Adobe InDesign CC - Essential Training

How to save your InDesign file as a JPEG.

Daniel Walter Scott

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So we need to save a JPEG out, ready for some purpose. You might be sticking it into a PowerPoint presentation, or Word document, or sending it to a website to be used as part of a web process, or something, you need a JPEG or a PNG, same principle works.

The one thing I'd say is that, often a PDF will work as well. If I'm putting it into PowerPoint or Word, a PDF will go in. The nice thing about PDFs is that the quality is always a lot better, especially for 'Type', but if you have to use a JPEG, let's do it this way. Let's go to 'File', 'Export', same as the PDF, down the bottom here where it used to say 'Adobe PDF', go down to either 'JPEG' or 'PNG', super easy. I'm going to give it the same name but I'm going to make a 'High Res' version. High resolution, high quality one, you can call it what you like. Hit 'Save'. I'm saving it into that folder on my 'Desktop'. 'All', 'Pages', I'm going to do 'Pages'. We haven't done any 'Spreads', we'll look at that later.

Then the 'Quality'. You got two things that really controls what it looks like. 'Quality', and the 'Resolution'. 'Quality' will be how pixelated it is. Is it a bit scrappy, and a bit yucky looking? 'Medium' will still look fine, 'Low' will look gross, never use 'Low'. 'Medium' will be fine, 'High' will be pretty amazing and maximum. You won't see the difference between these two, I promise.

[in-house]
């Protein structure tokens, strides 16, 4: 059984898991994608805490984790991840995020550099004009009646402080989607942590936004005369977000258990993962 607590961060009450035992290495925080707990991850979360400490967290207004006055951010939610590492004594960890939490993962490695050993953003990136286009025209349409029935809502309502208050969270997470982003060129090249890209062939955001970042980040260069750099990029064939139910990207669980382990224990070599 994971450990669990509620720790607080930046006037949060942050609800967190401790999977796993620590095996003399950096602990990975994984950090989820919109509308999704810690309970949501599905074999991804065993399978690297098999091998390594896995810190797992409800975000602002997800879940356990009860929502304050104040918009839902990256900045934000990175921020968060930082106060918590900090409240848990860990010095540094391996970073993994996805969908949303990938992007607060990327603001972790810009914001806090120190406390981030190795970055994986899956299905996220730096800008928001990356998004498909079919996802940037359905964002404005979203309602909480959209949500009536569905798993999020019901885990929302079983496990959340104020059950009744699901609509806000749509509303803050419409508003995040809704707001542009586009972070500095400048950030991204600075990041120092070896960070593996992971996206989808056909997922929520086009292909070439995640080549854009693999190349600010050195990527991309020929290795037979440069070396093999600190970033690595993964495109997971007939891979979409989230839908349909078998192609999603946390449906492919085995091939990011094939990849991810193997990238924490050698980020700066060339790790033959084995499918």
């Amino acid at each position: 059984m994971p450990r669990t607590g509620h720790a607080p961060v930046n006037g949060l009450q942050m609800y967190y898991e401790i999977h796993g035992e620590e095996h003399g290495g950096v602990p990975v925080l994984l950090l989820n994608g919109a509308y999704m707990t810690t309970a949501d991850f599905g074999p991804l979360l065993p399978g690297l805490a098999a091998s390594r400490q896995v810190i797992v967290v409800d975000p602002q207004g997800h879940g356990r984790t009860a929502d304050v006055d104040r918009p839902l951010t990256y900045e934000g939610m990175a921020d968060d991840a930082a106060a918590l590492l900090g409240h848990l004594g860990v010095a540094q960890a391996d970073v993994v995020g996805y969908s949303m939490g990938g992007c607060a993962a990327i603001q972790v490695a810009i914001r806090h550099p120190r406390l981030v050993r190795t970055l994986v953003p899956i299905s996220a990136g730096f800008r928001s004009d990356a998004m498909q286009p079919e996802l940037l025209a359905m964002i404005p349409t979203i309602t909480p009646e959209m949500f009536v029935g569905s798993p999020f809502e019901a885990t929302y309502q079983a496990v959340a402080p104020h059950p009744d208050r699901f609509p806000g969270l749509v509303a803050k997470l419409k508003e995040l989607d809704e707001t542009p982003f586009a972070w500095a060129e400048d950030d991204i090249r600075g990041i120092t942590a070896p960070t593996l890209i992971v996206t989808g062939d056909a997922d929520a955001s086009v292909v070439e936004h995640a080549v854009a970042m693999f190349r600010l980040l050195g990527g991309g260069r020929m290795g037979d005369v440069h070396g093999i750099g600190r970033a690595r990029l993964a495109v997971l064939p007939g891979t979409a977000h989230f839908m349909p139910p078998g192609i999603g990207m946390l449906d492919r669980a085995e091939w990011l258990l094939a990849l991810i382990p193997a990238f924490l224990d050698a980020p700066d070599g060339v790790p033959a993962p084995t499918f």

We're going to go for 'High Res' one, 'Maximum'. It's going to look as good as it can be, but the file size is going to be quite big. And then, 'Resolution', here the lowest is '72', and the highest you want to go to is '300'. Anything past this, this thing is going to be absolutely big, like meters wide. We'll leave that at '300'. 'Color Space' is 'RGB'. Always going to be 'RGB' for a JPEG. And leave this stuff at the bottom. Let's click 'Export'.

Nothing really happens, you got to go and find that folder, and there's my 'High Res', he's 1.4MB, pretty big. But, we look at the quality, pretty awesome, beautiful. Say I'm sending it out, and its going to go up to a website, and I know that 1.4MB is far too big for our website or emailing even, its pretty big. So we're going to go to 'Export', and we're going to say make something really small. I'm going to give it a name, I'm going to call it 'Low Res'. I'm going to go through, and say 'Maximum'. I'm going to put it down to 'High'. This is the lowest you ever want to go, '72' at 'Medium'. Click 'Export'.

You'll notice that the 'High Res' version-- I'll make this a bit bigger. Probably, make it even bigger. So, '1.4' is the 'High Res'. See this one here, 'Kilobytes', that is '0.04'. Set at '1.4', so its tiny compared to it. We'll look at the quality. It's smaller, the quality, its fine its not going to win the Quality Award, but this one here is really big, a really big file size. So, probably somewhere in the middle.

Just find yours, go to '150 dpi', go to 'Maximum', and see what the size is. Another thing you might find is that, if you don't have any images say it's just block colors your file size is going to be a lot smaller because it doesn't have to deal with all these colors. If you've got hundreds of images it's going to be even bigger than 1.4.

So that my friends, is how to save a JPEG from InDesign. Let's get on to the next video.